A dream of clean sea transport made real

Toyota’s hugely successful maritime fuel-cell system in the Energy Observer, which docks in the Cape in June, takes us one step closer towards a hydrogen-based society.

All images: ©Energy Observer Productions​

Former racing catamaran turned ship of the future, thanks to a collaboration with Toyota, the Energy Observer has made waves as it navigates its seven-year odyssey around the world as the first energy-autonomous hydrogen vessel.  

The 31-m, 30 ton ship with its five crew members will dock in Cape Town on June 12 and the public is invited to witness this historical moment and visit the exhibition, which will run from June 12 to June 18 at the Energy Observer Village at Jetty 2 at the Victoria and Alfred Waterfront.

After experiencing an energy blackout in a regular boat in the middle of the Atlantic, founder and Captain of the Energy Observer, Victorien Erussard was struck by the fact that despite being surrounded by the energy of water, wind and sun, he couldn’t use them. He realised that he needed to design a smart vessel. 

Toyota's Energy Observer sailing on the open sea
The Energy Observer in Sweden (left) and Svalbard.

Mapping out a new approach 

“I feel passionately about technology and innovation,” says Erussard. “We’ve started to map out a new approach to sea transport: zero emissions, environmentally friendly.” When he first outlined his plan, Erussard says people laughed in his face, calling it “utopian”. Toyota did not laugh. As the official partner of the Energy Observer and an avid supporter of the project from the start, Toyota has developed a fuel cell system for maritime applications, with its first delivery installed in the vessel.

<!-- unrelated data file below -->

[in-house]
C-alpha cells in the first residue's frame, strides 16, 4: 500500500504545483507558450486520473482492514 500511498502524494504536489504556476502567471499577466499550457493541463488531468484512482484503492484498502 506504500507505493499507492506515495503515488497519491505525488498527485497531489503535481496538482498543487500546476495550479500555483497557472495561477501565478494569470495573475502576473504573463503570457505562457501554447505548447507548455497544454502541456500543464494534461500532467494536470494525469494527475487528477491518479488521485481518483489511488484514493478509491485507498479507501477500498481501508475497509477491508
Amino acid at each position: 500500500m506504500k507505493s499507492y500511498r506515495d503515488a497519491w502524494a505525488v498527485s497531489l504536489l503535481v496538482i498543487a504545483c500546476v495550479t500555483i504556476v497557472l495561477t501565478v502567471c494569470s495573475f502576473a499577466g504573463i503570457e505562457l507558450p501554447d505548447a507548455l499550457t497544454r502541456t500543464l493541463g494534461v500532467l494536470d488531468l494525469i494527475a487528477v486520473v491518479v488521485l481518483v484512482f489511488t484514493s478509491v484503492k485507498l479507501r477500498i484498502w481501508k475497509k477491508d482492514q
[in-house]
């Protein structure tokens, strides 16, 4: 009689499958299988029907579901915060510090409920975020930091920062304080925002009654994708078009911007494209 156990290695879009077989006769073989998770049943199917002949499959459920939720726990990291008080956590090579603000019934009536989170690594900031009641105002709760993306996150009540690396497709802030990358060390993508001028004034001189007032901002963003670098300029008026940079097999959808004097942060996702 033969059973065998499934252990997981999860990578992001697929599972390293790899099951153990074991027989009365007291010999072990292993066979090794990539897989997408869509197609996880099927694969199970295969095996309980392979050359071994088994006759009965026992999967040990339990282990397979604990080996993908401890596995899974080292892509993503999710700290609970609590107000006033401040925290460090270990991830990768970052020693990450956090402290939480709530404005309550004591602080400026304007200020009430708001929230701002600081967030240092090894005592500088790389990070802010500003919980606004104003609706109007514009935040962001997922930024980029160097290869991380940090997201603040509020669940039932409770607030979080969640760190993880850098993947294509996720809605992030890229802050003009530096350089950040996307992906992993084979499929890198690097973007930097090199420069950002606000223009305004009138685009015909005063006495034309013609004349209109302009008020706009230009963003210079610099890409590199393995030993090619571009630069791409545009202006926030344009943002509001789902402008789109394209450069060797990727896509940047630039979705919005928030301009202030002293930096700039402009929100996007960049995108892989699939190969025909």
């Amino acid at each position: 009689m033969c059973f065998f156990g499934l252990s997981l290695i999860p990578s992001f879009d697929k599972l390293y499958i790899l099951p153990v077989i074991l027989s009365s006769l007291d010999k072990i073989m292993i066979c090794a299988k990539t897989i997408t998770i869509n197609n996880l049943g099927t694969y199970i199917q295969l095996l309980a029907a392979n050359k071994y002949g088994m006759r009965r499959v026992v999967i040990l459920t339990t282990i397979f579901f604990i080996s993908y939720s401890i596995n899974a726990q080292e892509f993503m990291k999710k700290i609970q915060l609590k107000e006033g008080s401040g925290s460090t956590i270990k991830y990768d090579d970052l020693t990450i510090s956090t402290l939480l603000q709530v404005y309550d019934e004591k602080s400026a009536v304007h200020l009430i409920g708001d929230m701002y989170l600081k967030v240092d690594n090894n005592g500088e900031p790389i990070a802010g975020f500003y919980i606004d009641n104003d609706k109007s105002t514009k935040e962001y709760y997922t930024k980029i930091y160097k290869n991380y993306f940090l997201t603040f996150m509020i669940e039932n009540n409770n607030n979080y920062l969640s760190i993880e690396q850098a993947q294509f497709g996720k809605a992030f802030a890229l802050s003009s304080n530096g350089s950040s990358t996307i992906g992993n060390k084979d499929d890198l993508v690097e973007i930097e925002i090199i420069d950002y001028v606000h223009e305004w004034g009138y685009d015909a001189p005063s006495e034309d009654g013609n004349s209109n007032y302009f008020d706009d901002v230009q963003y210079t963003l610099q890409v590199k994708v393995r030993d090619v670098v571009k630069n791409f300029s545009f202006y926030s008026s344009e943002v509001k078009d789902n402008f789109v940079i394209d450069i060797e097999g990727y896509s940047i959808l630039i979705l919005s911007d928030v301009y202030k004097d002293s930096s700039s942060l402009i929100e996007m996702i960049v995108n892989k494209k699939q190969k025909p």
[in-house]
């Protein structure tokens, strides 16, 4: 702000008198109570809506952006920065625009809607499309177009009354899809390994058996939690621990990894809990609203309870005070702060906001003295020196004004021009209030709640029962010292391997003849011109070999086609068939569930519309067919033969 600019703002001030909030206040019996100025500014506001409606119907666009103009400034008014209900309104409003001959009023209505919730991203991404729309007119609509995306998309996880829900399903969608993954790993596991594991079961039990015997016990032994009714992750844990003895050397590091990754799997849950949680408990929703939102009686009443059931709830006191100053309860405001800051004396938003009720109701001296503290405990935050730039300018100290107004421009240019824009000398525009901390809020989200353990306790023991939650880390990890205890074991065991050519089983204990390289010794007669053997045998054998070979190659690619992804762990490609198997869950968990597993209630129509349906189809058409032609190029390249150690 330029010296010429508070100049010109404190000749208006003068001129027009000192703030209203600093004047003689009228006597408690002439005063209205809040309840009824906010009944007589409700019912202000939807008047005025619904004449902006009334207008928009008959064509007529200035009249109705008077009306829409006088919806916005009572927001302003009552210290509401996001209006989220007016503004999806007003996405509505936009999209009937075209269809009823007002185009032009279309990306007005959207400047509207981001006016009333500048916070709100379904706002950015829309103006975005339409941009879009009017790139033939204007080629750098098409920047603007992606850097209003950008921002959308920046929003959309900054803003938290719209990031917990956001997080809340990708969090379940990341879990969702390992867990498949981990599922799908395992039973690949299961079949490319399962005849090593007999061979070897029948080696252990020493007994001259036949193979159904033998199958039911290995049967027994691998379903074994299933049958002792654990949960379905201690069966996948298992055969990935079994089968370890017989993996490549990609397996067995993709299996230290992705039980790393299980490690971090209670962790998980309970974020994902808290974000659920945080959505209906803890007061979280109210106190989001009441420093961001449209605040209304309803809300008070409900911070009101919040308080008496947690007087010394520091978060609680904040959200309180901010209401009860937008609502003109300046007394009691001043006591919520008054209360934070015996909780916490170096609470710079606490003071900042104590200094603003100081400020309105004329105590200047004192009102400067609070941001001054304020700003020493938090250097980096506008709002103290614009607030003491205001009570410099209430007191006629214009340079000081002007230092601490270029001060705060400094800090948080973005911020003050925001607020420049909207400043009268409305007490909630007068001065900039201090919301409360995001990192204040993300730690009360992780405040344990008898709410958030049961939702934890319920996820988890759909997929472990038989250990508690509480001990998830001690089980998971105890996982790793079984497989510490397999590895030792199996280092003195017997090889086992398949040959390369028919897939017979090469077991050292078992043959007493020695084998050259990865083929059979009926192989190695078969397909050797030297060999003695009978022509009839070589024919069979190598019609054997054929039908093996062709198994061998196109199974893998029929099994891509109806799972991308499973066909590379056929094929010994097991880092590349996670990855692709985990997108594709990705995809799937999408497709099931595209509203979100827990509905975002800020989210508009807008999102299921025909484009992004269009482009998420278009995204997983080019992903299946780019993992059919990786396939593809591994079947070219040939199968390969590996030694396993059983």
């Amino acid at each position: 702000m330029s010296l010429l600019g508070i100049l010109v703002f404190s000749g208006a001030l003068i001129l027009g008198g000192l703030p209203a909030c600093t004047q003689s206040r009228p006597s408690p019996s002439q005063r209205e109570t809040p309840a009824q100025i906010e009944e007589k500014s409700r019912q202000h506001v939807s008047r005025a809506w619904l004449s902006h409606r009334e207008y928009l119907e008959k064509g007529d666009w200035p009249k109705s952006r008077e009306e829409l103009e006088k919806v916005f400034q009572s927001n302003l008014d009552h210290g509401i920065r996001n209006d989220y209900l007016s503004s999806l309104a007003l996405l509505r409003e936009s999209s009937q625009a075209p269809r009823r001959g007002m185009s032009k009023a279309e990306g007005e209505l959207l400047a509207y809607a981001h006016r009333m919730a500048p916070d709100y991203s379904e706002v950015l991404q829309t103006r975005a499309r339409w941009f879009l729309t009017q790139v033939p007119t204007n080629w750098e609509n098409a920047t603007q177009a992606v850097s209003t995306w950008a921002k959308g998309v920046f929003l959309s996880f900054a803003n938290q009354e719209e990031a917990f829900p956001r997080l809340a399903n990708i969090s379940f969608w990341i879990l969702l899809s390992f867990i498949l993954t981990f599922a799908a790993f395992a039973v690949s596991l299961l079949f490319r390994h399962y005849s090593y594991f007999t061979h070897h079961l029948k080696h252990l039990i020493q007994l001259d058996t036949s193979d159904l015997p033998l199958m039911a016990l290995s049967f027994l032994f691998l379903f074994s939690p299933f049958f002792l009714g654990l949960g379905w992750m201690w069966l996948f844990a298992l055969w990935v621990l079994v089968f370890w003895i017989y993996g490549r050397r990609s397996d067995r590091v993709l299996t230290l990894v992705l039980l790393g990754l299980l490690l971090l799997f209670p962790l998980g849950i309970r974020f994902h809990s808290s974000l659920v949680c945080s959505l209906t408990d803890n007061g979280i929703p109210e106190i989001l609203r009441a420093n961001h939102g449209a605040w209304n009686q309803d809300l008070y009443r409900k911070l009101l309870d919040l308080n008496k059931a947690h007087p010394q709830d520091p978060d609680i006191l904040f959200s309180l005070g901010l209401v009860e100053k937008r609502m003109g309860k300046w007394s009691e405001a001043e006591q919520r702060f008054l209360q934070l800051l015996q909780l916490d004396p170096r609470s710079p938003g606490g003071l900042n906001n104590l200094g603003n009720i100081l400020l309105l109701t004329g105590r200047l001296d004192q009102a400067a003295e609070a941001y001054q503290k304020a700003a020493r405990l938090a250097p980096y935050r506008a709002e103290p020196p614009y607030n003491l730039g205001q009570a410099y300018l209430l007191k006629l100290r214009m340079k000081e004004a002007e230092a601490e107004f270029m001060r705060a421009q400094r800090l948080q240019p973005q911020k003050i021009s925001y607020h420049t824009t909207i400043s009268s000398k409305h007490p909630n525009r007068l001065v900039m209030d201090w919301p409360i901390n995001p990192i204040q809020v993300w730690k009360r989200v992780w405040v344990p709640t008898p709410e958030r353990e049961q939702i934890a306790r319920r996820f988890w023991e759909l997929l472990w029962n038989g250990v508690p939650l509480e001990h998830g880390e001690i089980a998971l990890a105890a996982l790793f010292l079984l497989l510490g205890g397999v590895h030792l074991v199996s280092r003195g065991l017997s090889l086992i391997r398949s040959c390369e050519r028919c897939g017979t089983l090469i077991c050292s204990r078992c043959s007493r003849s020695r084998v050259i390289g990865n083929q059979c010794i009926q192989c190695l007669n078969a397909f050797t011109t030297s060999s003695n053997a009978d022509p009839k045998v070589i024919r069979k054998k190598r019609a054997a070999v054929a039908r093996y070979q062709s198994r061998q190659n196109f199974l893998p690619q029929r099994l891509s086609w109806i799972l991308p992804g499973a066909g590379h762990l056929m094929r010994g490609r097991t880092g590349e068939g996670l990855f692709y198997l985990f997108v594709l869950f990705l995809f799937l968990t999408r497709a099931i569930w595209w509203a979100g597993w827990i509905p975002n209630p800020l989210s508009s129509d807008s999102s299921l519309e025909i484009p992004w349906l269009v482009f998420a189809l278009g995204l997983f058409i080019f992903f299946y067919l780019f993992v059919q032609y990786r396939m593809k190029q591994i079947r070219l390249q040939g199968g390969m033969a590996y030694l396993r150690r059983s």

“When you have a dream, a conviction, you really have to believe in it to turn that dream into a reality. It’s really important, when you see what’s happening with climate change, to be a driver of change,” says Erussard. 

A blueprint for change 

Toyota’s fuel-cell system, first introduced in the Toyota Mirai, the world’s first mass-produced hydrogen fuel-cell electric vehicle, proves its value as a propulsion system on the road. However, the company has more recently been exploring the use of its fuel cell in other applications such as buses and trucks.

A company that aims to develop a hydrogen society based on its challenge to “Establish a future society in Harmony with Nature” as stated in its Environmental Challenge 2050, Toyota was able to align with Energy Observer’s mission to turn this dream into reality. From that common ground, the two worked closely together to establish how a hydrogen fuel cell system could be adapted to maritime applications, which eventually led to the introduction of Toyota’s maritime fuel cell technology and system. 

The maritime-specific fuel cell system was developed by Toyota Technical Centre Europe in just seven months. It required a re-design of the Mirai system, followed by the build and installation of the compact fuel cell module. This was accomplished using components first introduced in the Toyota Mirai which were fitted into a more compact module suitable for marine applications. The project successfully demonstrates the adaptability of the Toyota fuel cell technology to a variety of applications, including those outside of land-based vehicles.